For once I won't jump all over your shit. There is some real truth to "what you've heard" but the majority of those illegals who don't pay California State Income Tax or Federal Taxes by being paid "under the table" primarily work in sweatshops as slave laborers. They are still a minority of the illegal workers succeeding elsewhere. And these jobs tend to be in the city centers of San Diego and Los Angeles manufacturing stuff like clothing, housing construction (kiss those jobs goodbye for now) and domestic work; basically, small businesses and individuals who have no problem working under the radar of immigration. Still, they pay rent and purchase stuff just like most folks and are therefore paying incredibly high sales tax on everything from Cheetos to imported Mes'cun beer (my favorite).

    Currently, the US Government and the Department of Agriculture have bent over backwards to acccommodate seasonal migrant workers (who are not US citizens) for the benefit of large agriculture. The last time I flew back to the USA after a month vacation in Antigua and the highlands of Guatemala, I was automatically seated in first class without asking or dipping into sky miles, because 90% of tourist class (or so said the flight attendant) were Guatemalans being airlifted by a labor broker to the United States on a Delta 767 that had seen better days. It's a common practice.

    As for California's problems with illegal migration, they brought it upon themselves. The jobs in machiladoras on the Mexican side of "la línea" pay well enough that the majority of Mexicans working in them can make a reasonable living without having to deal with all the crap that illegals end up suffering. Just ask them. I have. Still, the conditions under which they toil are deplorable and would not be tolerated in the USA. Hence, the USA keeps manufacturing facilities OSHA would not allow to operate inside the USA just within arms reach just across the border. And you haven't seen brutality until you've witnessed the top of a train car cleared off of "illegals" by Mexican Immigration Officials in Chiapas. At least the USA treats these same people as if they are human beings and not animals (most of the time).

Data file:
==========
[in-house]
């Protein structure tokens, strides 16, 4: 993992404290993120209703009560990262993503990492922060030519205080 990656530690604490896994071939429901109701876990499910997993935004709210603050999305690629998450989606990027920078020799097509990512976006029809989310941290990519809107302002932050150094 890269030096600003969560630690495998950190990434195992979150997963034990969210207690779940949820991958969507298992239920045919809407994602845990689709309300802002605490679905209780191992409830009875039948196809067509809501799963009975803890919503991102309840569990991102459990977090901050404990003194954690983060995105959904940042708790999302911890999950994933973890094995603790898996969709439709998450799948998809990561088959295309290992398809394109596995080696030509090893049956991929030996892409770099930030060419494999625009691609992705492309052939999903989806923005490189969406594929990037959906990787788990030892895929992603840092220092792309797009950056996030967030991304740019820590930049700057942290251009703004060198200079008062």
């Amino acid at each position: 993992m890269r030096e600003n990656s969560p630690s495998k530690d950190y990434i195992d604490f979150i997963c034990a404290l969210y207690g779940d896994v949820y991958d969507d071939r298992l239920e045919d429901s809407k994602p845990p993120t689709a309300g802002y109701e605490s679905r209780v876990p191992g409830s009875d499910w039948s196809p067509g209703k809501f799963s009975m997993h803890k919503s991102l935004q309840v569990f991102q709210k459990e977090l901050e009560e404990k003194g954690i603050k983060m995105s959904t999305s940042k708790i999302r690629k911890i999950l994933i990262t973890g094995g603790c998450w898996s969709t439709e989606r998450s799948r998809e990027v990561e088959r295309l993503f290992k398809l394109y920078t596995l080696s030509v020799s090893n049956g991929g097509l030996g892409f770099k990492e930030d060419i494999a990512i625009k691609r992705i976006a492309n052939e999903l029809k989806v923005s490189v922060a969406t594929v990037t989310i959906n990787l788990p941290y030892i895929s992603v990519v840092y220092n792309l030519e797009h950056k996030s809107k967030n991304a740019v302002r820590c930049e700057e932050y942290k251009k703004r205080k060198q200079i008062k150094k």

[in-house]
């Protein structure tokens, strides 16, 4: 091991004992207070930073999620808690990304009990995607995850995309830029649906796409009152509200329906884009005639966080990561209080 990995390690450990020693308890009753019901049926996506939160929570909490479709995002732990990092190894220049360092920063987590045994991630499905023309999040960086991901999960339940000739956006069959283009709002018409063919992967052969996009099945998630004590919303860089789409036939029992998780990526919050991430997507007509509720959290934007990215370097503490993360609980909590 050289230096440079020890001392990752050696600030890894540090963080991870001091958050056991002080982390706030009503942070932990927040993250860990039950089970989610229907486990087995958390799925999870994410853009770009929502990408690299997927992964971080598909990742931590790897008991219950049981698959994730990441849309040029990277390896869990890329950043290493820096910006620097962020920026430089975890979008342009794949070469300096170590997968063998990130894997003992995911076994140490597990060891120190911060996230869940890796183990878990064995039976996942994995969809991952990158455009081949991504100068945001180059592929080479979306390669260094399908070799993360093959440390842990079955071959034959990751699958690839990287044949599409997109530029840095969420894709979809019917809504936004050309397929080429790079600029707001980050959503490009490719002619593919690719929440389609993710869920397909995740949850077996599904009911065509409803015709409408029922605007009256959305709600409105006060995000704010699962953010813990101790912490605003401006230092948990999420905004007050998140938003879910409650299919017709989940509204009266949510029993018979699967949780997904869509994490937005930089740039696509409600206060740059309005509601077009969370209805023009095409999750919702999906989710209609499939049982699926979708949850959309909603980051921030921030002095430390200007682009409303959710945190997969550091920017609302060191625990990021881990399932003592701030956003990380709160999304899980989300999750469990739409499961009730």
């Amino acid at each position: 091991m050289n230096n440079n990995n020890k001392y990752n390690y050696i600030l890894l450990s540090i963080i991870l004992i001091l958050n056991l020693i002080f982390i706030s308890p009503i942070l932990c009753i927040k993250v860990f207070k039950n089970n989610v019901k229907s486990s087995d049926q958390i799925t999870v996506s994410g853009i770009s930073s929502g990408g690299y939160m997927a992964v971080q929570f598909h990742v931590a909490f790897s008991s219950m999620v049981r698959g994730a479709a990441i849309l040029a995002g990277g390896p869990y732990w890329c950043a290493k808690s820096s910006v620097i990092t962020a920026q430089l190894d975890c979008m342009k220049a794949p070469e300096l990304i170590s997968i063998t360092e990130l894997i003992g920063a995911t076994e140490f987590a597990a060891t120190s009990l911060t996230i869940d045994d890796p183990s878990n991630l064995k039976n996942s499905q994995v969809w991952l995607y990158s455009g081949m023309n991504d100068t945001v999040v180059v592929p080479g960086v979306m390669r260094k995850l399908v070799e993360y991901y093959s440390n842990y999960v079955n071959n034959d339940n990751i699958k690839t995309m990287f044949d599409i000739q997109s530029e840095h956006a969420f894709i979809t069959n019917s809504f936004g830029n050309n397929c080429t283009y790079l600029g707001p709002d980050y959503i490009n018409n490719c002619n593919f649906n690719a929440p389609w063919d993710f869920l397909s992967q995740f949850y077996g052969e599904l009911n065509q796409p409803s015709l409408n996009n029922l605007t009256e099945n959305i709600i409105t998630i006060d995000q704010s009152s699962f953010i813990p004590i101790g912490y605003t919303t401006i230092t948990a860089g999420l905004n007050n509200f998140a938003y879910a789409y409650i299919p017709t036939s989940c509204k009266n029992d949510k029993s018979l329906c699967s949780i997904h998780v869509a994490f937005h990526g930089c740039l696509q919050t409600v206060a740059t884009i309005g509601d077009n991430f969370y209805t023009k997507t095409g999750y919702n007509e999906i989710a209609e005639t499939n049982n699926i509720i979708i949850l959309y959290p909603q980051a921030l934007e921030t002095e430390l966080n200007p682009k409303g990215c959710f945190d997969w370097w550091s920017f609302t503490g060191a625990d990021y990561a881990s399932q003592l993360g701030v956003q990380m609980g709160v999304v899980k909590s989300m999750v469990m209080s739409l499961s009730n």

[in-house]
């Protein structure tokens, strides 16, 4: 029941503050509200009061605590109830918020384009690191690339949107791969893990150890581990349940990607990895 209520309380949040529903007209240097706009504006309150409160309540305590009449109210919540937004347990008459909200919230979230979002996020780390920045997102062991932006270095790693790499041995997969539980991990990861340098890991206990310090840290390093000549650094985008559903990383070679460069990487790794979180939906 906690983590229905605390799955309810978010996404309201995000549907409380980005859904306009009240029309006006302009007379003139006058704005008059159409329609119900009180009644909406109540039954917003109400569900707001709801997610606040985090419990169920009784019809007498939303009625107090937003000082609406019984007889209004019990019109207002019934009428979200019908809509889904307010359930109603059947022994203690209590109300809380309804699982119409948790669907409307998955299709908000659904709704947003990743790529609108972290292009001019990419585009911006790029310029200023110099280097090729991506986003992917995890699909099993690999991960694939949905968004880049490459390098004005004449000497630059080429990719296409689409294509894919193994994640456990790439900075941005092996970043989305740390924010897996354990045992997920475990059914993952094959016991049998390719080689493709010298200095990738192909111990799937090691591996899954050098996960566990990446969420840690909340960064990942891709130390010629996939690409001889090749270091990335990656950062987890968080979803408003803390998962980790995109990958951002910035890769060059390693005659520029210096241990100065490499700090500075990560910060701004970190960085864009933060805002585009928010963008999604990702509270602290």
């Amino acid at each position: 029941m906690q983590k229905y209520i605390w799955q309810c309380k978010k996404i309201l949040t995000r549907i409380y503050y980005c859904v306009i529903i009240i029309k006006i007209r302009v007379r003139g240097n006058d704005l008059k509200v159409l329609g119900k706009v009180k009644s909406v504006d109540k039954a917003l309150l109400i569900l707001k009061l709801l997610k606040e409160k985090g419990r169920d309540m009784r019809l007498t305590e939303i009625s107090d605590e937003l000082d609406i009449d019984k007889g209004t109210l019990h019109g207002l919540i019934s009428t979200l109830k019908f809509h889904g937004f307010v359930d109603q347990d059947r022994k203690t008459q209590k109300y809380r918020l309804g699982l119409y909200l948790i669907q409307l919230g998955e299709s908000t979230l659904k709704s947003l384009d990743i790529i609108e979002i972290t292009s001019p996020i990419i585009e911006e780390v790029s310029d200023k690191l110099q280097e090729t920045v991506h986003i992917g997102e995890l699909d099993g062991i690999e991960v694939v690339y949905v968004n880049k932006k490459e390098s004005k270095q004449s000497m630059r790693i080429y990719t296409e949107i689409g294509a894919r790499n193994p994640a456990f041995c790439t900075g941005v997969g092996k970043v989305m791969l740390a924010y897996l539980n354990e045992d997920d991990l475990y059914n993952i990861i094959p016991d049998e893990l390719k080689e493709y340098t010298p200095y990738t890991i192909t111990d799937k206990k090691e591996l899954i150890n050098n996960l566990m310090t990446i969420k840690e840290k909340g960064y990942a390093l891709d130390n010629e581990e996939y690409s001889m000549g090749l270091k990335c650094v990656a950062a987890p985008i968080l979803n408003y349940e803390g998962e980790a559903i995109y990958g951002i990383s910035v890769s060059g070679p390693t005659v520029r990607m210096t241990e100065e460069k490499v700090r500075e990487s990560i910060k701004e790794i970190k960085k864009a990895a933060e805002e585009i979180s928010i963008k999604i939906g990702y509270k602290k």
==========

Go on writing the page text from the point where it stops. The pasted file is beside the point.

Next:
#9 midlifebear, Apr 10, 2009
    Last edited: Apr 10, 2009
  10. B_Nick4444

    B_Nick4444 New Member

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    yes, very tragic

    I've learned to feel a great deal of respect and sympathy for those in that plight, mostly very hard-working, quiet, dignified, gentle God-fearing souls
     
  11. AUS-WA

    AUS-WA New Member

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    This is what happens when you elect a people-pleasing president.
     
  12. MovingForward

    MovingForward Member

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    I agree most people being paid underneath the table are being paid less than minimum wage. I know a guy who made 5.75 as a dishwasher last year. Then there is my late partner who was here in this country illegal for 14 years. He worked as a bank teller and filed his taxes just like everyone else. When he arrived he was given a social security number and on it ( not for work) well he used it for work and I guess since he never was arrested and paid his taxes on time the government didn't really care.

    So correct me if I am wrong, didnt during the primary they discuss allowing some sort of amnesty, just that it would cost money to apply and they would have to be charged a penalty fee? Also would the money help stimulate the economy?
     
  13. D_Sir Fitzwilly Wankheimer III

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    How about starting with enforcment current laws and finish building the fence. You want economic stimulus? Hire more border patrol and ICE.